Canola futures generally drop if soybean futures fall. If soybeans jump, then canola futures also rise.
That synchronicity has been the norm for many years in the oilseed market, but canola may break from the pattern this year.
Dan Basse, an ag commodity expert based in Chicago, is bullish on canola but bearish on soybeans this year.
“The world has an abundance of oilseeds. Not canola, but oilseeds,” said Basse, who spoke at the Canola Council of Canada conference, held March 7-9 in Winnipeg.
Basse, who runs the research firm AgResource, cited a list of fundamentals that should support canola prices in 2017 and beyond:
- Global canola and rapeseed production has been flat in the last few years.
- Canadian canola stocks have dropped from three million tonnes at the end of the 2013-14 crop year to a projected 1.1 million tonnes at the end of 2016-17, based on Basse’s statistics.
- China has been selling its reserves of canola oil, but that may cease this summer.
- The U.S. Federal Reserve is poised to raise interest rate, and Basse is bullish on the U.S. dollar.
“There’s nothing bearish that I see about the canola balance sheet, as it sits here today,” said Basse, who offered a price range for canola futures over the next year or so. He said the upper end of the range is C$550 per tonne and the lower end is $400 a tonne.
“We see the market trading within that range with rallies being capped by the abundance of oilseeds everywhere else.”
New crop canola was trading around $500 per tonne March 13 on the ICE Futures platform in Winnipeg.
One critical factor supporting canola could be Chinese stockpiles of canola-rapeseed oil. Basse said China has been auctioning off its strategic stocks of the oil, and supplies have dropped accordingly.
Stocks were four million tonnes in 2015 and may soon drop to two million tonnes, which should support demand for new crop canola.
“China has released a record amount of rape and canola oil from reserves. That is about to stop,” said Basse. “I’m told from my Chinese clients that they really don’t want to get (below) two million tonnes. They like to have that amount in strategic reserves.”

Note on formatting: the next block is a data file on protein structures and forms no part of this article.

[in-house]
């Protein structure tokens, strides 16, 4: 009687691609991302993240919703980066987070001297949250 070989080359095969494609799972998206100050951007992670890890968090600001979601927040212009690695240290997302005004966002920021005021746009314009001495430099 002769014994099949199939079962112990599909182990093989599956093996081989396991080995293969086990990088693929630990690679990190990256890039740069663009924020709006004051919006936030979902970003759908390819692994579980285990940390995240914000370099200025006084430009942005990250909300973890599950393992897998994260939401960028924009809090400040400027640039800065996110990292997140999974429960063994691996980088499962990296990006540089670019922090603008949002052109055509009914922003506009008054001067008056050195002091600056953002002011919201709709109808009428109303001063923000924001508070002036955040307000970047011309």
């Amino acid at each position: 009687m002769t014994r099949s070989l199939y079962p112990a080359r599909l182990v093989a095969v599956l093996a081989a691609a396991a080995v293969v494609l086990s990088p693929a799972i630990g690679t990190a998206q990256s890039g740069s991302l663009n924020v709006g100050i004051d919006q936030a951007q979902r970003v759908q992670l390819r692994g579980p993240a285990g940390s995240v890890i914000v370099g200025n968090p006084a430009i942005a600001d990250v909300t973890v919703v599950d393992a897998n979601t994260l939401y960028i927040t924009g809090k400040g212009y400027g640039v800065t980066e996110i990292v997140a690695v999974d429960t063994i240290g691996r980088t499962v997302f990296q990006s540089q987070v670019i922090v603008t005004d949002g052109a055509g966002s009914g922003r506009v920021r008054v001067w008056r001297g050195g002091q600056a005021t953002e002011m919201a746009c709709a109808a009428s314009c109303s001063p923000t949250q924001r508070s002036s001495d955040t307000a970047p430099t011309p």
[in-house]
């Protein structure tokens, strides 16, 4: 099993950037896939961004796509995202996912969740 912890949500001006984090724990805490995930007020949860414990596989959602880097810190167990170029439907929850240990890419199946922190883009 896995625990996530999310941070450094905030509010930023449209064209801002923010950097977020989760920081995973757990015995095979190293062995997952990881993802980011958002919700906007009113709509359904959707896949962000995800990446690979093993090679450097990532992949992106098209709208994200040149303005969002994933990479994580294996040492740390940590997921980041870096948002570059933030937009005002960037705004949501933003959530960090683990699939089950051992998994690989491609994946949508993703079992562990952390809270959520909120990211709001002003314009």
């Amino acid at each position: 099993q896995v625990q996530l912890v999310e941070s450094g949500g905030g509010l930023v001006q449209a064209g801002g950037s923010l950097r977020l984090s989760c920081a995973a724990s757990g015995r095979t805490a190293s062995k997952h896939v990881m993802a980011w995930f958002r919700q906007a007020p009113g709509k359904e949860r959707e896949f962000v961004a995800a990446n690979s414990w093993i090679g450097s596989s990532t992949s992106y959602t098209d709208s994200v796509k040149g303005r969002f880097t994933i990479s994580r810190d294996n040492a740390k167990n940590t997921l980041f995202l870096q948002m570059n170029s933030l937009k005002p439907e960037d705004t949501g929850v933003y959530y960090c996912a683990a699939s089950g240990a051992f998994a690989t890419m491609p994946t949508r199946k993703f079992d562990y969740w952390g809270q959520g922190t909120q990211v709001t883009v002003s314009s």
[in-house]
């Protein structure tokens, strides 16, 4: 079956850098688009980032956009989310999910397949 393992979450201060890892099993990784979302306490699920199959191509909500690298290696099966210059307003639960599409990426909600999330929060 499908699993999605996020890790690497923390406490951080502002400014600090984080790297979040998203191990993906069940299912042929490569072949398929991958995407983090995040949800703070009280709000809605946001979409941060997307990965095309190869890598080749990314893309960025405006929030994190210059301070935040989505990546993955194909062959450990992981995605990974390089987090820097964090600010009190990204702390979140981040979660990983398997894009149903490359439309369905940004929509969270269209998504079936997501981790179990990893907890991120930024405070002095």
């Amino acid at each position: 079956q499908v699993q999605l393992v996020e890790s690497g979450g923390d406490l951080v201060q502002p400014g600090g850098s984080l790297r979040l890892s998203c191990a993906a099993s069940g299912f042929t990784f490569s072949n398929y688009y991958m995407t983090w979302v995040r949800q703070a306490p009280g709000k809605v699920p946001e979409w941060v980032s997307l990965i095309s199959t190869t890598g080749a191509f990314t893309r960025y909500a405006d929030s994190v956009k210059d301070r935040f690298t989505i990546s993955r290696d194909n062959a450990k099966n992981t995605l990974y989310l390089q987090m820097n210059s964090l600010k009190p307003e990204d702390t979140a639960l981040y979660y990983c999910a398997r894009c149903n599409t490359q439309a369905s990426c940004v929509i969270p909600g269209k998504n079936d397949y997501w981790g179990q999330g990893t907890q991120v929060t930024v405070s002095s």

Basse also showed a chart comparing the U.S. dollar to world currencies since 2012. It illustrated the relative strength of the greenback, and he expects that dominance to continue.
“If you don’t have the U.S. dollar as your reserve currency, what is the alternative?”
A robust dollar means a relatively weak loonie and that supports canola exports and domestic crush.
So currency and supply-demand fundamentals look supportive for canola, but Basse said the opposite is true for soybeans.
The U.S. Department of Agriculture said last month that American soybean plantings will rise to near-parity with corn.
“Corn plantings for 2017 are projected at 90 million acres, down four million from last year,” the USDA said in a Feb. 24 outlook.
“Soybean plantings are expected to total 88 million acres, up 4.6 million from a year ago and 5.8 million higher than last year’s intentions.”
Farther south, Brazil and Argentina farmers are harvesting record soybean crops. Yields are “off the charts” in Brazil, Basse said.
AgRural, a farm consultancy in Brazil, has estimated national yields at 46 bushels per acre with many states setting yield records.
Basse said Brazilian soybean production could top 110 million tonnes, up from 97 million tonnes in 2015-16. The combination of increased acres and record production could propel soybean stocks in the U.S., Brazil and Argentina much higher.
“That’s a lot of beans and a lot of supply.”
More favourable fundamentals for canola should help Canadian growers, Basse said, but buyers of oilseeds and vegetable oil will likely switch to alternatives if canola gets too pricey.